The difference between a navigator and a map reader is this: Map readers are good at finding their way around in a known world. All you need is a compass and a plotting tool to find your way from one known point to another on a map of the known universe. Navigators, on the other hand, are able to explore the unknown. They do not need fixed points and compass. They rely on the heavens. They look upward for guidance, not down at a map.

Len Hjalmarson in his review of Gibbs’ book, writes: “Map readers, and navigators, are actually two different kinds of people (See Johnson, Who Moved My Cheese?) While it is possible to make map readers into navigators, it is not easy, and some will never make the transition. Map readers as leaders make good managers; navigators as leaders are explorers. Map readers love predictability; navigators enjoy complexity. Map readers are impatient with process; navigators enjoy the journey. Map-reading is a lonely vocation; navigators value company.”

At a recent meeting of our local circuit we talked about the difficulty of getting the members of our congregations to think in missional terms and to understand that we are moving into a time of great unknowns for our culture, our economy and our church. The truth is that we have lots of map readers who are good at finding their way around in the known world that used to be. Those people are important, for they are good managers. But we need more navigators—pastors and lay leaders who can look to the heavens and lead the way into the unknown. We also need something else that Gibbs does not mention. We need map makers. Map makers are people who can take the vision and direction pointed by the navigator and turn it into a practical pathway that others can follow. They make new maps for a newly discovered land.

In my experience, about 5% of the people are navigators. They see things others do not see and point directions for the new world in which we find ourselves. These people need community. They need to share ideas. And because they are navigators, they usually find one another out there in the unknown hanging around the blogs and the bookstores. You will find them on the links of places like Friend of Missional and Allelon. (See my link list) Another 15% are map makers. They are able to take the ideas they learn from listening to or reading the navigators and make practical application through the creation of a program or ministry that is able to transform the unique ministry they serve. These people need process, ideas and resources. The other 80% are map readers. They listen to the ideas of the navigators and then say, “Give me a map to get to this new land.” They want programs, study guides, schedules, ten steps to transformation. Both map makers and map readers are often well served by groups like Alban Institute and Center for Parish Development. (See my link list)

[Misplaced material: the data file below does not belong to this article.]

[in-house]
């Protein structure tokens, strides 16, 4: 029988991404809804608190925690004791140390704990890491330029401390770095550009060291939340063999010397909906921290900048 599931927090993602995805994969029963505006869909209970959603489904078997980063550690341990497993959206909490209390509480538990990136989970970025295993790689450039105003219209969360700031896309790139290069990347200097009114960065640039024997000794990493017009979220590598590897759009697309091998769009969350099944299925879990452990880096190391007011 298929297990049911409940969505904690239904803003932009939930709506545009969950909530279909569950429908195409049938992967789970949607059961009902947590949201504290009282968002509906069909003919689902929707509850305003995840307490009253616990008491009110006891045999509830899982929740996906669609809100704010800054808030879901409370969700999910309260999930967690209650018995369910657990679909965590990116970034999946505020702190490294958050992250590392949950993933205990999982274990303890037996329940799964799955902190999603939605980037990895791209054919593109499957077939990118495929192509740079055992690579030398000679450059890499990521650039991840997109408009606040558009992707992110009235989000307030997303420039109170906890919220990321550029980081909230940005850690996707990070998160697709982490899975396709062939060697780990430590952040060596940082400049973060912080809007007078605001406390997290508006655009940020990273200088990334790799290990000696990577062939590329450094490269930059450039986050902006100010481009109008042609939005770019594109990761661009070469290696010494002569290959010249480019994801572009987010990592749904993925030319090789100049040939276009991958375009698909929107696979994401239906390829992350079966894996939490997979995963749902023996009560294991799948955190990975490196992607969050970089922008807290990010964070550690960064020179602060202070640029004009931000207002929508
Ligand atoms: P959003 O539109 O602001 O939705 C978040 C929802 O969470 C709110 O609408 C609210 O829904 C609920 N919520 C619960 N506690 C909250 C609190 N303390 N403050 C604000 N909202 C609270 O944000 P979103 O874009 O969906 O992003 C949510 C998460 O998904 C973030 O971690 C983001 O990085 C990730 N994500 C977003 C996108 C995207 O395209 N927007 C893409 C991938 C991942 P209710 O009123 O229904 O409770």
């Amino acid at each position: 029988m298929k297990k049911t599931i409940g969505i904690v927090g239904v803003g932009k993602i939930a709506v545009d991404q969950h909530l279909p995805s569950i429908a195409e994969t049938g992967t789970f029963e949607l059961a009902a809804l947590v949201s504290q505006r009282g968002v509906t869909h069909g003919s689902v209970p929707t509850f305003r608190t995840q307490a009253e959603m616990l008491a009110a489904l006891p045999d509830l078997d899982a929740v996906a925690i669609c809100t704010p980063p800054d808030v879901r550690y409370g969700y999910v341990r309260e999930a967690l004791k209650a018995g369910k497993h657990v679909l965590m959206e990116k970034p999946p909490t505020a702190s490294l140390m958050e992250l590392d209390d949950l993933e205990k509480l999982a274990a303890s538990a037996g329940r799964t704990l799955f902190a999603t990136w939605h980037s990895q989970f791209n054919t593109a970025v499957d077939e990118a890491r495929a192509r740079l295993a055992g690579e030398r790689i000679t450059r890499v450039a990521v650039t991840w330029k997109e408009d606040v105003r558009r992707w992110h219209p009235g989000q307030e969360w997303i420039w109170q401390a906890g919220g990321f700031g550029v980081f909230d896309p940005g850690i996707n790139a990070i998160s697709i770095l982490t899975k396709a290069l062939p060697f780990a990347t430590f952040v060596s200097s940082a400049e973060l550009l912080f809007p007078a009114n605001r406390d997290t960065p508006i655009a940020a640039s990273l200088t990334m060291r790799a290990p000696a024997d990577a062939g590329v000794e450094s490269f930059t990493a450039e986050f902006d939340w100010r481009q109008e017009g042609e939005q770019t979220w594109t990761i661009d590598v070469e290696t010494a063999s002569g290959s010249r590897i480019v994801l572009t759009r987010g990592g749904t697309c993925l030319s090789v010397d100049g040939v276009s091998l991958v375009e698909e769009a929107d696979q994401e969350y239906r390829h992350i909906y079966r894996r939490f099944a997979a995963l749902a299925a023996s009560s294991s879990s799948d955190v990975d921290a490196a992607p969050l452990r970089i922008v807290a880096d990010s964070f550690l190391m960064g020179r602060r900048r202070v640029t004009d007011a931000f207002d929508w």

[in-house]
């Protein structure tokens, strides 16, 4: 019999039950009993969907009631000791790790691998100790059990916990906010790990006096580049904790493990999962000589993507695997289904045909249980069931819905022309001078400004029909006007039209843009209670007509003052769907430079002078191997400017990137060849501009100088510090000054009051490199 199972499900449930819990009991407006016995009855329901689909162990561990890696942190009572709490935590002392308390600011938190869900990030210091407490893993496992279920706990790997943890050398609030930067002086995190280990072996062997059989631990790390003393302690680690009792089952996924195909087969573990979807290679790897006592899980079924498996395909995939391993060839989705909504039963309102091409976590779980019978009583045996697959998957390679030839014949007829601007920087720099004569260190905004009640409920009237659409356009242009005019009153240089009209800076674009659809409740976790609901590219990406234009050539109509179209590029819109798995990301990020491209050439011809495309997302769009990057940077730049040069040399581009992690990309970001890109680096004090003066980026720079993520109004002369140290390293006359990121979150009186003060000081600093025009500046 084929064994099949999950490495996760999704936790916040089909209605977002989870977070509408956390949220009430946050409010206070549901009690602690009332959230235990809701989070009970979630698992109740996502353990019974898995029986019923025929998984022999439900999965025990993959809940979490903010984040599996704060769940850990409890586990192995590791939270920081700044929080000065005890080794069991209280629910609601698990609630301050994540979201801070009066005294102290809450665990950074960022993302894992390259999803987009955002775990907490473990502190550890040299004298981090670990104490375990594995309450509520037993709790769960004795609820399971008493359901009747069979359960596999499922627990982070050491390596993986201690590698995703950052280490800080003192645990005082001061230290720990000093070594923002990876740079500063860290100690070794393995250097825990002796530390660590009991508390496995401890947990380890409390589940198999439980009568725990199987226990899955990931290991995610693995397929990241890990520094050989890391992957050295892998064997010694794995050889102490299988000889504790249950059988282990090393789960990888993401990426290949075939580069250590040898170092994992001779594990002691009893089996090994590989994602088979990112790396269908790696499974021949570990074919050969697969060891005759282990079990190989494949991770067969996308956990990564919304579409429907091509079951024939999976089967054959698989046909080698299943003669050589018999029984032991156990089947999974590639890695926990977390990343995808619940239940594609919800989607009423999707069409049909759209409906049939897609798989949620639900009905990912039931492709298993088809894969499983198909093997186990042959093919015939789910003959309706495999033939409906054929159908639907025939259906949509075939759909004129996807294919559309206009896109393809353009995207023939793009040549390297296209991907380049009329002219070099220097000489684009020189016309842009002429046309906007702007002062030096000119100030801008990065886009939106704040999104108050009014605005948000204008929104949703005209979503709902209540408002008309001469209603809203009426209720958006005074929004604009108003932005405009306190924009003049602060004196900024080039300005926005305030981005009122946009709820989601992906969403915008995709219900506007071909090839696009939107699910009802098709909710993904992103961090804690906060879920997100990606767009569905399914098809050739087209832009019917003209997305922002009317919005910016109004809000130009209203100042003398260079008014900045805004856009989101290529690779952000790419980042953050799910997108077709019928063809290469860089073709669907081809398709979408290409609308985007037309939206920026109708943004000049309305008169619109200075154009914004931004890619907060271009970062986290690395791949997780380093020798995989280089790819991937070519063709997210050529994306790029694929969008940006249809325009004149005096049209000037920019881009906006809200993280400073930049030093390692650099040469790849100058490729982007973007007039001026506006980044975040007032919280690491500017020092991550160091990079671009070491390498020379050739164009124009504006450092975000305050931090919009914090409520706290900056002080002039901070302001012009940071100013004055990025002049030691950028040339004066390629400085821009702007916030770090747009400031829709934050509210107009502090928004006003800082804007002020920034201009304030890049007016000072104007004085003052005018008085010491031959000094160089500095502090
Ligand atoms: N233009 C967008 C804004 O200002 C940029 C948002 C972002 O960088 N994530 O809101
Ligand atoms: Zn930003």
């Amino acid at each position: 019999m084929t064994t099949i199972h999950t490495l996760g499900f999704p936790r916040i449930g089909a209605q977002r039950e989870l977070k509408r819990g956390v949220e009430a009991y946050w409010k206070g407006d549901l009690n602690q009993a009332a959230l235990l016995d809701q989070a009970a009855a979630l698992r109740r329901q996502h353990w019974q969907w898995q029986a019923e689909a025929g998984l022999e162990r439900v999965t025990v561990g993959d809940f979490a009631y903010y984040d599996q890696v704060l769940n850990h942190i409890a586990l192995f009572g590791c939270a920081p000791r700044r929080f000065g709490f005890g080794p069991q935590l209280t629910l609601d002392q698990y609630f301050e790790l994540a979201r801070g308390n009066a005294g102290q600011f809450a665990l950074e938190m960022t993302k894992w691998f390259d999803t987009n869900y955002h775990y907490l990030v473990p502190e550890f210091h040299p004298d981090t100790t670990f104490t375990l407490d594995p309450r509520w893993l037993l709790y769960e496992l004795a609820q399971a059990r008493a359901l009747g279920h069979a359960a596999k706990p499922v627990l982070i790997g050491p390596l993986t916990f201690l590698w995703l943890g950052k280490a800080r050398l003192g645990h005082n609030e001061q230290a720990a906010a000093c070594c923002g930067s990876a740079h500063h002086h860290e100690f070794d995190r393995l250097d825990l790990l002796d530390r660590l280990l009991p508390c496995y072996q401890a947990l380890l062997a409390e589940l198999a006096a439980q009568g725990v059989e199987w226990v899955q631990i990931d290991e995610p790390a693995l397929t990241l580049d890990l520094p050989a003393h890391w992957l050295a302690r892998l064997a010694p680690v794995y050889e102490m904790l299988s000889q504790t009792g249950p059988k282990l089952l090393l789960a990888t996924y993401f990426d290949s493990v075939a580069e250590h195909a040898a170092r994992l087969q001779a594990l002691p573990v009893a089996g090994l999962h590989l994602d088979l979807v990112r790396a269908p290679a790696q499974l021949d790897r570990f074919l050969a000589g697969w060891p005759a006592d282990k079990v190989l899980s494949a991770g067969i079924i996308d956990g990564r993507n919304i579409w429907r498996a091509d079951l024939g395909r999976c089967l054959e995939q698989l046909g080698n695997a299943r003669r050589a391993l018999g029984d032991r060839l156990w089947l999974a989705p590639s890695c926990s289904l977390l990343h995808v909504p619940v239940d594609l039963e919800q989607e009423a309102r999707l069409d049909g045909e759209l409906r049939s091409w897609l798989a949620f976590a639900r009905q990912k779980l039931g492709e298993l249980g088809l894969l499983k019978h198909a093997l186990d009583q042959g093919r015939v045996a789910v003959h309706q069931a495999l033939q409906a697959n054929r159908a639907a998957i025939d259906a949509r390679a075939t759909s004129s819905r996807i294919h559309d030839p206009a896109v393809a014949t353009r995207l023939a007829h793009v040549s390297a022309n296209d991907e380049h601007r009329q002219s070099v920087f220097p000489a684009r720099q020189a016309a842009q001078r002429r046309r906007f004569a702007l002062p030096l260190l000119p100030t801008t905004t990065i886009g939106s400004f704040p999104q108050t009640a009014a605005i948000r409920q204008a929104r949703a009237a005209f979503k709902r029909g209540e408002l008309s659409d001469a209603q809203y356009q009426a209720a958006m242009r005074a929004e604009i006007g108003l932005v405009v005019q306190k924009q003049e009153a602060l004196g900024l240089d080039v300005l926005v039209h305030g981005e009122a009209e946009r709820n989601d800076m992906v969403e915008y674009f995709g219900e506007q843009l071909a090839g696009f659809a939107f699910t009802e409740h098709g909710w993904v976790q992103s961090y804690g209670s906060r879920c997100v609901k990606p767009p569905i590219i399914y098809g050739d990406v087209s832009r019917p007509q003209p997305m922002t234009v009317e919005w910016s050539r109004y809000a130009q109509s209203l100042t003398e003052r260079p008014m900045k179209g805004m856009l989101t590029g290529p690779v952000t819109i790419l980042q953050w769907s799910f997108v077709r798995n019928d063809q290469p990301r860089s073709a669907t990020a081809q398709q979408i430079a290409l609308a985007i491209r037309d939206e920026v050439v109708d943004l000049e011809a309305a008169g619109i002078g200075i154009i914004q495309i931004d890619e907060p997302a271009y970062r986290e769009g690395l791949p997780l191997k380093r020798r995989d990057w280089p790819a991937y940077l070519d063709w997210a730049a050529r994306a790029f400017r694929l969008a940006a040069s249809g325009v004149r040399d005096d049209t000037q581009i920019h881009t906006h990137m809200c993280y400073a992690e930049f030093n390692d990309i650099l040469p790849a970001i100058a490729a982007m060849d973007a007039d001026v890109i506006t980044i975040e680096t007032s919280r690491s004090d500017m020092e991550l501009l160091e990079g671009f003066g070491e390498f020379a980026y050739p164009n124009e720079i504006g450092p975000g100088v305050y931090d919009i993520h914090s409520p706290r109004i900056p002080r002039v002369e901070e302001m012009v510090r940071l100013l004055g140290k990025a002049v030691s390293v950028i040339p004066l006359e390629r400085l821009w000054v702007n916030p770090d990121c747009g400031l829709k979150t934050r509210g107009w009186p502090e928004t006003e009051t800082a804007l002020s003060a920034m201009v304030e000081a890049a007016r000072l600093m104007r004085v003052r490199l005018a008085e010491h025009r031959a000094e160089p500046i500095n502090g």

An example from my own denomination, the Lutheran Church—Missouri Synod, is the Ablaze! Movement. (See my link list.) Ablaze is intended to be a “movement,” not a “program.”

Ablaze! is not a program or a campaign. It began as a mission vision with the hope of starting a mission movement. Each participating congregation, group, mission society, partner church, individual, etc. is challenged to pray about its own particular situation and the part of the mission endeavor it can impact and to design its own strategy to contribute to reaching 100 million people. LCMS World Mission is asking the church to develop mission models that work and can be shared with others. Ablaze! is not an answer…it’s an invitation!

“Visions” and “movements” are led by Navigators. “Strategies” are designed by Map makers to make the vision work in their situations. But often the big demand is for tactics, programs, and models that can be used by Map readers, and so at the end of an Ablaze! presentation, or listed on the FAQ website there will be the question, “How do I order one of those Ablaze! T-shirts?”.

The truth is that the church needs all three types of people. If we were all navigators, we would constantly explore new directions, but never establish settlements in the new worlds we have discovered. The navigator has probably not fully accomplished his task until the most entrenched map readers are ready to order T-shirts with a map of the new world.

But there is another sense in which “we need navigators tuned to God’s voice.” In Part Two we’ll take a further look at what that means.

Navigators, Map Makers and Map Readers -- Part Two: Magnetic Declination

Have you ever seen a map or nautical chart with the warning: “Not for navigational purposes!”? There are many reasons for that warning. There are lots of church programs and “how to” books upon which I would like to put that stamp. It doesn’t mean that the program does not work or that following the steps will not help your church grow. What it does mean is that they will not necessarily get you where God wants you to go or do it the way God wants you to do it.